Seagrasses are the underappreciated heroes of coastal ecosystems. As heroes, seagrasses are vital nurseries for many species of fishes and invertebrates, contribute roughly one-fourth of global fisheries production, and store as much carbon as some terrestrial forests! But they are sometimes lost in the public eye: a recent scientific study has shown that of all ecosystems on planet Earth, seagrasses have the fewest songs written about them, fewer than marshes, bogs, or even steppes (can you think of a song that you listened to that mentioned the word â€˜steppeâ€™ in it? Well, turns out it appears in 36x more songs than the word â€˜seagrass!â€™)
So, it is my great pleasure to publicize the humble seagrass, and the valuable services they provide. Beyond the services mentioned above, seagrasses are vital to the coastal â€˜food web.â€™ They host a wide array of small and tasty critters, including small shrimps and crabs, that are essentially â€˜fish foodâ€™ for the many species that utilize seagrass beds at some point in their lives. Which is why our group has been monitoring these animalsâ€”and the things that eat themâ€”in their seagrass habitat for 15 years at a place called Goodwin Island, at the mouth of the York River Estuary in Chesapeake Bay, USA. This study has generated thousands of samples and taken dozens of dedicated scientists, students, and citizens to collect and process.
Chesapeake Bay is notable for a lot of reasonsâ€”it was, of course, the site of the first British colony in the Americas at Jamestownâ€¦ok, well, the first reasonably successful oneâ€”but what a lot of people donâ€™t know is that it is one of the most dynamic environments on the planet. I have seen icebergs float by on the river in the same year I have sat in water approaching 35Â°C (that is as warm as, if not warmer than, your bathwater). Working in such a place presents a unique set of challenges.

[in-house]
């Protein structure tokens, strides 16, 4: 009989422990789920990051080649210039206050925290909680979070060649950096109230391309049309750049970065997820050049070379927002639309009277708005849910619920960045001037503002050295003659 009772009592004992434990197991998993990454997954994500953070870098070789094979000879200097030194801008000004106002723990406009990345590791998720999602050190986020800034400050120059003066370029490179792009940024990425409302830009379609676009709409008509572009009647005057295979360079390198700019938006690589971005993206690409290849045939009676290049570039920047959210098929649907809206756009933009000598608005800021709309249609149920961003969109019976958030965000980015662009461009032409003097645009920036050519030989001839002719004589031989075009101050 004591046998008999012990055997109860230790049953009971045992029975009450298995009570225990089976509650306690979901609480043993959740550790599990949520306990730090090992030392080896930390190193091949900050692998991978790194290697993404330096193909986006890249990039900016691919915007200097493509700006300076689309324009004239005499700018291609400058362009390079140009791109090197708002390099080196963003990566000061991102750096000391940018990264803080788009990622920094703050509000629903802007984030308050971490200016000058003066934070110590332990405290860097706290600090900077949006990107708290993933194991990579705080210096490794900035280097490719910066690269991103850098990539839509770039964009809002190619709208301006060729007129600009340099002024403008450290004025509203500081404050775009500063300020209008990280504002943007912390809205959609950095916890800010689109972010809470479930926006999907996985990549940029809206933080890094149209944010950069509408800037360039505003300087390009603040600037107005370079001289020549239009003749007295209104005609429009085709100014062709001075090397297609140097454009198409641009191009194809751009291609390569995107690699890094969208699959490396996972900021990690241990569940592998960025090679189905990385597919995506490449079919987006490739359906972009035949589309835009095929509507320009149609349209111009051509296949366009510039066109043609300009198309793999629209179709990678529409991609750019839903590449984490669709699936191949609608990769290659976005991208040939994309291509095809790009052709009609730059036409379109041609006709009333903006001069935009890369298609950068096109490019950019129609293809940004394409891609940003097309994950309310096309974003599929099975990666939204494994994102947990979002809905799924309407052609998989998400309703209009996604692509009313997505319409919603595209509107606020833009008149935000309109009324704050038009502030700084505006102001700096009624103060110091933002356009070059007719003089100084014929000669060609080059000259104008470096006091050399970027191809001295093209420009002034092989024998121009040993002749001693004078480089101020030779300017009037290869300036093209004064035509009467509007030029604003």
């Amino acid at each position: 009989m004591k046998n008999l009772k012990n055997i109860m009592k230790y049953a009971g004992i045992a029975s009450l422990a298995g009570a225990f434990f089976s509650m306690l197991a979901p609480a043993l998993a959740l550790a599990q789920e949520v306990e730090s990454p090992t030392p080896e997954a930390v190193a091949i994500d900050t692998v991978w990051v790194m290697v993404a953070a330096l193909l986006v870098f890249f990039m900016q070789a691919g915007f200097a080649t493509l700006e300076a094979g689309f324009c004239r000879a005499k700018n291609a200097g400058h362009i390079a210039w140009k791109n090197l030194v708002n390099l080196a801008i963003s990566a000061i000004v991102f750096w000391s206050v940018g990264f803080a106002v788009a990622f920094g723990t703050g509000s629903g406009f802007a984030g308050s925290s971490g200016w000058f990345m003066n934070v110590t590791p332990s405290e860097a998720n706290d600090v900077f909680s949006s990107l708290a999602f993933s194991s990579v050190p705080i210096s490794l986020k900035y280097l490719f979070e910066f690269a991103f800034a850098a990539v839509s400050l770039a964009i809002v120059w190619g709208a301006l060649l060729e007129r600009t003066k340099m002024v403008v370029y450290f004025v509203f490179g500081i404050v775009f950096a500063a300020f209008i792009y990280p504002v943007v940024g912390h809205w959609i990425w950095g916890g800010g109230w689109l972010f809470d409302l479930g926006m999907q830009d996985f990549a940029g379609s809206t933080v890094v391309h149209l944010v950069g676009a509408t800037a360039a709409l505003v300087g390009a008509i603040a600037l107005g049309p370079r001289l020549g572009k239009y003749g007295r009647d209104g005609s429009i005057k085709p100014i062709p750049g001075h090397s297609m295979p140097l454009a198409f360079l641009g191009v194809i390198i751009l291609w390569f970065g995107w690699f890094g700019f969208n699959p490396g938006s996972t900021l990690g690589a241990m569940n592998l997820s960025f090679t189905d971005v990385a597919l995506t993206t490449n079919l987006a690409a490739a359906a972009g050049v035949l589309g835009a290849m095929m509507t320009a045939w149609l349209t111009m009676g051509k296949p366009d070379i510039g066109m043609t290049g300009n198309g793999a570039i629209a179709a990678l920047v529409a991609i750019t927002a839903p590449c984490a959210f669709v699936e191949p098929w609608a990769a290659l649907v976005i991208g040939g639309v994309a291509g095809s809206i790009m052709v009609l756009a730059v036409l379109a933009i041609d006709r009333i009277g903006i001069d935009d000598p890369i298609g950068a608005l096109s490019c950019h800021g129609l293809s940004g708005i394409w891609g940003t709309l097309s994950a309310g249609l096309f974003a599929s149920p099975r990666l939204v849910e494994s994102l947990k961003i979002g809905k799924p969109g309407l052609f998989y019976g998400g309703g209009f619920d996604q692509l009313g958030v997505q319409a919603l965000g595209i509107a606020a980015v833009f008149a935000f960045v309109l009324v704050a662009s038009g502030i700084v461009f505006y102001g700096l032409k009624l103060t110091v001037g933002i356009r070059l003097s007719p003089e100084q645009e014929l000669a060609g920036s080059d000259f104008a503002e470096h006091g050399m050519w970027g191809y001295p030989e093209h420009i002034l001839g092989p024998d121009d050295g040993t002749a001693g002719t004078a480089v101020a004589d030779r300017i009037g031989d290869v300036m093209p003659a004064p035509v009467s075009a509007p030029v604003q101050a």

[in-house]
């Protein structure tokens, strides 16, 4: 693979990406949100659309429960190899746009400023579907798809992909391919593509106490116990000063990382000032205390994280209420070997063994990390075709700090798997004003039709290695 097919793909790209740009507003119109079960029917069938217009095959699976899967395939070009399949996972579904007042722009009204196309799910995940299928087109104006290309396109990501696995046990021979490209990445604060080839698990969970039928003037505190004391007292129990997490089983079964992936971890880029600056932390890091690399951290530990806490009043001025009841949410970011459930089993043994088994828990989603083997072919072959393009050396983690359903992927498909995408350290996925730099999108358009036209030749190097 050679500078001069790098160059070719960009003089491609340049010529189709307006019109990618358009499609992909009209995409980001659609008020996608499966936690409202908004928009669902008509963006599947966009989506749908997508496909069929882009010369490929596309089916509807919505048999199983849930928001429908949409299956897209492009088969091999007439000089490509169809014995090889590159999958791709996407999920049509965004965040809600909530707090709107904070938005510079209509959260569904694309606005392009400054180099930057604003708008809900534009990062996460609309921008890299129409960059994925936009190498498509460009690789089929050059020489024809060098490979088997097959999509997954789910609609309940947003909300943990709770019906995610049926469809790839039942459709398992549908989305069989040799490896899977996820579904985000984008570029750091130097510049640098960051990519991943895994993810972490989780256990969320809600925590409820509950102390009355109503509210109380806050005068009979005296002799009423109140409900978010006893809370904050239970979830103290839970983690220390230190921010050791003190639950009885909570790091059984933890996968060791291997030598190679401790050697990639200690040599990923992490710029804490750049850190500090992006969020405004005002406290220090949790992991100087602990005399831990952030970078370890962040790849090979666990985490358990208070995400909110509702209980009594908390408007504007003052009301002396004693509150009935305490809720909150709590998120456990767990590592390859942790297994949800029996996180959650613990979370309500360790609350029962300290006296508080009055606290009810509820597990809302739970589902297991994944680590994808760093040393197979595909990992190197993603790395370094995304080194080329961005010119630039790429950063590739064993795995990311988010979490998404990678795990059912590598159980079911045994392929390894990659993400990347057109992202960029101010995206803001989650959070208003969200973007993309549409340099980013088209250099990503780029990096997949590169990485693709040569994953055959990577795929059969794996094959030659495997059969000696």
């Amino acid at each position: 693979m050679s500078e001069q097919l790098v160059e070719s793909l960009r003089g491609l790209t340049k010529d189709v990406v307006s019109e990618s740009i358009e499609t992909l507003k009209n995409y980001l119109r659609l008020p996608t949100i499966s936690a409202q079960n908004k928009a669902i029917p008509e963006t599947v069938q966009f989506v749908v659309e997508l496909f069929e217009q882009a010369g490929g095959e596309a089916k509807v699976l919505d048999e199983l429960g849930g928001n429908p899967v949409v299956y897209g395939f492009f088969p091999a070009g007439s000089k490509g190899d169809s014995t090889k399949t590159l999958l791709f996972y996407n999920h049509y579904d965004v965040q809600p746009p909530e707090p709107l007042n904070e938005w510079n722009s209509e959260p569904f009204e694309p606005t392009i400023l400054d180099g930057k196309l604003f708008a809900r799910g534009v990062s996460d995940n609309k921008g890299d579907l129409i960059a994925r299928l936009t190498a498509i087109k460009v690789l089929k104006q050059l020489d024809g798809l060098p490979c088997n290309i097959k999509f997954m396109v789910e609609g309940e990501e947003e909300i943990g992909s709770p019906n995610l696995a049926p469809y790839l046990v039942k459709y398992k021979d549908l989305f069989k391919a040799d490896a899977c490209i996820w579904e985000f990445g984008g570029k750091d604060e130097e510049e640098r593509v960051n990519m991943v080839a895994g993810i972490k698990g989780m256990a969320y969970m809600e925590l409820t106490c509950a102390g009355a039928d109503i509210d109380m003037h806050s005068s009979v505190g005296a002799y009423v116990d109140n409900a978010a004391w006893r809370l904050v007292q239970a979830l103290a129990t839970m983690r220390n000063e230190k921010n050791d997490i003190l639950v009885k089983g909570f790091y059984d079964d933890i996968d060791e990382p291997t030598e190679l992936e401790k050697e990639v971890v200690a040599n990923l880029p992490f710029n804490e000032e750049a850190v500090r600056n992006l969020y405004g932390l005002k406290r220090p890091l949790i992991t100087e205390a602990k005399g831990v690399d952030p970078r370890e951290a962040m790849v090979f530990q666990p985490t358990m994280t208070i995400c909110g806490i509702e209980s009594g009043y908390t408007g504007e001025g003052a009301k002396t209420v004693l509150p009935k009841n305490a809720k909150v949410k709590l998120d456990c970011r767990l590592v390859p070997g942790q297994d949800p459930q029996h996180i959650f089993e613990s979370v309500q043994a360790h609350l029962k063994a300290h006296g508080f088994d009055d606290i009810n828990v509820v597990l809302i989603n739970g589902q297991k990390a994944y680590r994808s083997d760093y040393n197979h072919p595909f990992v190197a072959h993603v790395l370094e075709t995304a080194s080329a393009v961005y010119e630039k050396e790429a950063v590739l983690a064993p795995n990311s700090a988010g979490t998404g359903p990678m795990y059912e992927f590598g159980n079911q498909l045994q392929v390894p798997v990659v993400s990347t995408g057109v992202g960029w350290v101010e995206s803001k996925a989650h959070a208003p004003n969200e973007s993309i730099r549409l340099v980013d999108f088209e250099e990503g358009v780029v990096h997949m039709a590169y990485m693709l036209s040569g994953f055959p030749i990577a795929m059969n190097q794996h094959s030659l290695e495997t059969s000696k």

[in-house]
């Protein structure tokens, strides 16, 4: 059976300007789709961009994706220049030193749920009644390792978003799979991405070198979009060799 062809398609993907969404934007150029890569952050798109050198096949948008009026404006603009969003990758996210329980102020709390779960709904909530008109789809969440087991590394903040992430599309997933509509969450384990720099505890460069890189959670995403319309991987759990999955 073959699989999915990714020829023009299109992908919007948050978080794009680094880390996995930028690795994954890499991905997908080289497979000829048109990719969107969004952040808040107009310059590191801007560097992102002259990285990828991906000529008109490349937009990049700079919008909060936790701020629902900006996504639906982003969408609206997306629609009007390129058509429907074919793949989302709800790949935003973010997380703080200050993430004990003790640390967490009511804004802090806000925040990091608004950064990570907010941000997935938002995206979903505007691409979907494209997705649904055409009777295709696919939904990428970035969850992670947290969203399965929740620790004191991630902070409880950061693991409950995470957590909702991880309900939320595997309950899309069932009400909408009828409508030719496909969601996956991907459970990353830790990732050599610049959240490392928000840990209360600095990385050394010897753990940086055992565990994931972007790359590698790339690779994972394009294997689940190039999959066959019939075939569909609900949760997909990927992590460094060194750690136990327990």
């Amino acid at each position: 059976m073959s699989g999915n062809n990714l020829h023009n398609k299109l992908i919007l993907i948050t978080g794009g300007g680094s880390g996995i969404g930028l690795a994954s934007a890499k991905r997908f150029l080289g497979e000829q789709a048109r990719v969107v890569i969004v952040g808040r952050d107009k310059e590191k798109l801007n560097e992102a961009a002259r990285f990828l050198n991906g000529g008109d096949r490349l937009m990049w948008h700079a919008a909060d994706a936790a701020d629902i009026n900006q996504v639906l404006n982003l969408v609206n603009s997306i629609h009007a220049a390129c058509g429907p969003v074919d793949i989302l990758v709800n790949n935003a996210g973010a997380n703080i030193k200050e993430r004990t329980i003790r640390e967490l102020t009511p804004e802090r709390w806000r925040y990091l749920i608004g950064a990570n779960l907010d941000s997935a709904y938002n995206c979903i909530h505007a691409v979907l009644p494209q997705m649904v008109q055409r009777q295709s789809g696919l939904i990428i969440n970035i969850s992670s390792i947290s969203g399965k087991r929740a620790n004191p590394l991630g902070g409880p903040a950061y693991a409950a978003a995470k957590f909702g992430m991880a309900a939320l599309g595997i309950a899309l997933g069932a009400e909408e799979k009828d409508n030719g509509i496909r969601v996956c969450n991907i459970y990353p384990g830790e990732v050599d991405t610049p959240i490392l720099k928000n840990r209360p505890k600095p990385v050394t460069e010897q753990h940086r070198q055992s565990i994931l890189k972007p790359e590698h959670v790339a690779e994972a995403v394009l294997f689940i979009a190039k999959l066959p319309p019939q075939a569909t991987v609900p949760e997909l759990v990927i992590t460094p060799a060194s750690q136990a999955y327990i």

My most vivid memory was heading out in one brisk November wearing the thickest wetsuit available, hood, gloves, a hat, and a nice warm float coat, speeding out the field site and then having to jump in the freezing cold water and work until my fingers were numb. On the other hand, the water was crystal clear (a rarity in the heavily populated and therefore polluted Chesapeake Bay), allowing me to snap beautiful photos such as this:
Seeing the healthy grass, especially at a time when nearly one-third has been lost in the last 20 years, was a uniquely gratifying experience. That trip was actually the last time we sampled this grass bed, beginning in 1998 and ending in 2013. It was humbling to be there at the end, given that I was only 11 years old when the survey began. Hopefully, someone else will take up the mantle of monitoring this grass bed and continue our efforts. Until then, we will work hard to learn as much as we can from the volumes of data we have collected, to understand and best conserve this valuable ecosystem.